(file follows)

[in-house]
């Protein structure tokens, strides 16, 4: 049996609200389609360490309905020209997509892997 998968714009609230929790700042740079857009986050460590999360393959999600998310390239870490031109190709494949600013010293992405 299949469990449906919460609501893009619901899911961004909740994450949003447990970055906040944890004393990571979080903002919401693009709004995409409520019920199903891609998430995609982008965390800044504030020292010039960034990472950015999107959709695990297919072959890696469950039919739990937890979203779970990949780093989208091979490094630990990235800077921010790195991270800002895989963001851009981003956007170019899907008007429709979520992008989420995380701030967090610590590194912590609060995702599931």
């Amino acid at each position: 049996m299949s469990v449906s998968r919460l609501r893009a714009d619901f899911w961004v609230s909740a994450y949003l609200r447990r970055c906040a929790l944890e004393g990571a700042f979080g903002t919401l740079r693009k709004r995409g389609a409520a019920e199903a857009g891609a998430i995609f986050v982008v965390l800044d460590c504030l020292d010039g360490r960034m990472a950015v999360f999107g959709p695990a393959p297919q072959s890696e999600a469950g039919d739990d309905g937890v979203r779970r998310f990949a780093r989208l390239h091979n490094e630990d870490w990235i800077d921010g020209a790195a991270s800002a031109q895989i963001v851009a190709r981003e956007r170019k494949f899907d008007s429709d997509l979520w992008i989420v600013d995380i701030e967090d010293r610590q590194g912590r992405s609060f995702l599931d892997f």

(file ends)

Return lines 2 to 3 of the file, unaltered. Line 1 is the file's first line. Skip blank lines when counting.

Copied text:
């Protein structure tokens, strides 16, 4: 049996609200389609360490309905020209997509892997 998968714009609230929790700042740079857009986050460590999360393959999600998310390239870490031109190709494949600013010293992405 299949469990449906919460609501893009619901899911961004909740994450949003447990970055906040944890004393990571979080903002919401693009709004995409409520019920199903891609998430995609982008965390800044504030020292010039960034990472950015999107959709695990297919072959890696469950039919739990937890979203779970990949780093989208091979490094630990990235800077921010790195991270800002895989963001851009981003956007170019899907008007429709979520992008989420995380701030967090610590590194912590609060995702599931």
């Amino acid at each position: 049996m299949s469990v449906s998968r919460l609501r893009a714009d619901f899911w961004v609230s909740a994450y949003l609200r447990r970055c906040a929790l944890e004393g990571a700042f979080g903002t919401l740079r693009k709004r995409g389609a409520a019920e199903a857009g891609a998430i995609f986050v982008v965390l800044d460590c504030l020292d010039g360490r960034m990472a950015v999360f999107g959709p695990a393959p297919q072959s890696e999600a469950g039919d739990d309905g937890v979203r779970r998310f990949a780093r989208l390239h091979n490094e630990d870490w990235i800077d921010g020209a790195a991270s800002a031109q895989i963001v851009a190709r981003e956007r170019k494949f899907d008007s429709d997509l979520w992008i989420v600013d995380i701030e967090d010293r610590q590194g912590r992405s609060f995702l599931d892997f």